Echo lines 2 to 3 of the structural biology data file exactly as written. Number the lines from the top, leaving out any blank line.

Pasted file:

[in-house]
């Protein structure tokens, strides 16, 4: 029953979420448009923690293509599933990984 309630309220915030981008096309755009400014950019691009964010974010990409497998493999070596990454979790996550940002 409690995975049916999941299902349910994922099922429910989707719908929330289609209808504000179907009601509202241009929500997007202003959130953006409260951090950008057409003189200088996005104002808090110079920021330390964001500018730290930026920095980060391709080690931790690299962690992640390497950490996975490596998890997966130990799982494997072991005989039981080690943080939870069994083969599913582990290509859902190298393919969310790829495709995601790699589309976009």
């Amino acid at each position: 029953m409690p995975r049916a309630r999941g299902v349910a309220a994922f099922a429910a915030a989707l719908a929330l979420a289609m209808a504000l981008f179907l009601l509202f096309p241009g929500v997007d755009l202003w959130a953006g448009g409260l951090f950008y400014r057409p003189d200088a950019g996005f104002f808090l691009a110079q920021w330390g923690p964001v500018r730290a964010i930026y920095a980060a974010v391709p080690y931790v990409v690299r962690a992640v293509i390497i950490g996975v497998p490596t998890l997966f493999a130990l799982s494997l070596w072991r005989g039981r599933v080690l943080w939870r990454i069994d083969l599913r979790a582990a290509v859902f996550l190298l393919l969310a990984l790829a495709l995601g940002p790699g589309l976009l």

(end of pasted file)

């Protein structure tokens, strides 16, 4: 029953979420448009923690293509599933990984 309630309220915030981008096309755009400014950019691009964010974010990409497998493999070596990454979790996550940002 409690995975049916999941299902349910994922099922429910989707719908929330289609209808504000179907009601509202241009929500997007202003959130953006409260951090950008057409003189200088996005104002808090110079920021330390964001500018730290930026920095980060391709080690931790690299962690992640390497950490996975490596998890997966130990799982494997072991005989039981080690943080939870069994083969599913582990290509859902190298393919969310790829495709995601790699589309976009």
């Amino acid at each position: 029953m409690p995975r049916a309630r999941g299902v349910a309220a994922f099922a429910a915030a989707l719908a929330l979420a289609m209808a504000l981008f179907l009601l509202f096309p241009g929500v997007d755009l202003w959130a953006g448009g409260l951090f950008y400014r057409p003189d200088a950019g996005f104002f808090l691009a110079q920021w330390g923690p964001v500018r730290a964010i930026y920095a980060a974010v391709p080690y931790v990409v690299r962690a992640v293509i390497i950490g996975v497998p490596t998890l997966f493999a130990l799982s494997l070596w072991r005989g039981r599933v080690l943080w939870r990454i069994d083969l599913r979790a582990a290509v859902f996550l190298l393919l969310a990984l790829a495709l995601g940002p790699g589309l976009l």